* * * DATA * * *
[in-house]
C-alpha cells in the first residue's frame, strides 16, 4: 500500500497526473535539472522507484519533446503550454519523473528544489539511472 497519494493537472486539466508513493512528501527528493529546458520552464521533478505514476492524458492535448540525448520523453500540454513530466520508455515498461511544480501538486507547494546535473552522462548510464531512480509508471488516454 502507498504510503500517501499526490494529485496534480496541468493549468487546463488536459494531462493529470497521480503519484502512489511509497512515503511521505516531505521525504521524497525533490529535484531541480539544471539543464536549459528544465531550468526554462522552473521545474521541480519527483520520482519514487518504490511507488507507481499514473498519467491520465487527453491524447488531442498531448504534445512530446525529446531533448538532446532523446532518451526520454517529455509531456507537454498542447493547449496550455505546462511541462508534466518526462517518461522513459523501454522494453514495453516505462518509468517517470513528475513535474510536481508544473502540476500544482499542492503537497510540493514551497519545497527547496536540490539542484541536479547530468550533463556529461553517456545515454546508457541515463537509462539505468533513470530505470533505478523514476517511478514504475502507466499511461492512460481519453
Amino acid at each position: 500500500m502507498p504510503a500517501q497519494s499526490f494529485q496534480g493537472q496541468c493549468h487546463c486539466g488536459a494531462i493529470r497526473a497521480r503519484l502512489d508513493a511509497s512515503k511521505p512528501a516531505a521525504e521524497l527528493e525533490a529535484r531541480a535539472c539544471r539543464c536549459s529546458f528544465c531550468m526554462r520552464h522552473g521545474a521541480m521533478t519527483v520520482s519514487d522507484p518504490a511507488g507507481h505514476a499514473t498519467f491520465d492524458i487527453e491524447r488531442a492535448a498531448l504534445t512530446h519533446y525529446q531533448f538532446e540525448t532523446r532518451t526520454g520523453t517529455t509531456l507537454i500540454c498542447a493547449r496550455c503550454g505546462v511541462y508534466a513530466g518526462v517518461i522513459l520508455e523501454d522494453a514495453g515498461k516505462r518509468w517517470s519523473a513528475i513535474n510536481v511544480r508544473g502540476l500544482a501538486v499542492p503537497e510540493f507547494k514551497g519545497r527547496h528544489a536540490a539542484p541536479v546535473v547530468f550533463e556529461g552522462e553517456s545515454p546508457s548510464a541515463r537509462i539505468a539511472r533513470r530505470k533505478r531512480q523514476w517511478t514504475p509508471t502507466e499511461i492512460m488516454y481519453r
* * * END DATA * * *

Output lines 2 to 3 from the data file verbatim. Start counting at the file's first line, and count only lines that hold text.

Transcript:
C-alpha cells in the first residue's frame, strides 16, 4: 500500500497526473535539472522507484519533446503550454519523473528544489539511472 497519494493537472486539466508513493512528501527528493529546458520552464521533478505514476492524458492535448540525448520523453500540454513530466520508455515498461511544480501538486507547494546535473552522462548510464531512480509508471488516454 502507498504510503500517501499526490494529485496534480496541468493549468487546463488536459494531462493529470497521480503519484502512489511509497512515503511521505516531505521525504521524497525533490529535484531541480539544471539543464536549459528544465531550468526554462522552473521545474521541480519527483520520482519514487518504490511507488507507481499514473498519467491520465487527453491524447488531442498531448504534445512530446525529446531533448538532446532523446532518451526520454517529455509531456507537454498542447493547449496550455505546462511541462508534466518526462517518461522513459523501454522494453514495453516505462518509468517517470513528475513535474510536481508544473502540476500544482499542492503537497510540493514551497519545497527547496536540490539542484541536479547530468550533463556529461553517456545515454546508457541515463537509462539505468533513470530505470533505478523514476517511478514504475502507466499511461492512460481519453
Amino acid at each position: 500500500m502507498p504510503a500517501q497519494s499526490f494529485q496534480g493537472q496541468c493549468h487546463c486539466g488536459a494531462i493529470r497526473a497521480r503519484l502512489d508513493a511509497s512515503k511521505p512528501a516531505a521525504e521524497l527528493e525533490a529535484r531541480a535539472c539544471r539543464c536549459s529546458f528544465c531550468m526554462r520552464h522552473g521545474a521541480m521533478t519527483v520520482s519514487d522507484p518504490a511507488g507507481h505514476a499514473t498519467f491520465d492524458i487527453e491524447r488531442a492535448a498531448l504534445t512530446h519533446y525529446q531533448f538532446e540525448t532523446r532518451t526520454g520523453t517529455t509531456l507537454i500540454c498542447a493547449r496550455c503550454g505546462v511541462y508534466a513530466g518526462v517518461i522513459l520508455e523501454d522494453a514495453g515498461k516505462r518509468w517517470s519523473a513528475i513535474n510536481v511544480r508544473g502540476l500544482a501538486v499542492p503537497e510540493f507547494k514551497g519545497r527547496h528544489a536540490a539542484p541536479v546535473v547530468f550533463e556529461g552522462e553517456s545515454p546508457s548510464a541515463r537509462i539505468a539511472r533513470r530505470k533505478r531512480q523514476w517511478t514504475p509508471t502507466e499511461i492512460m488516454y481519453r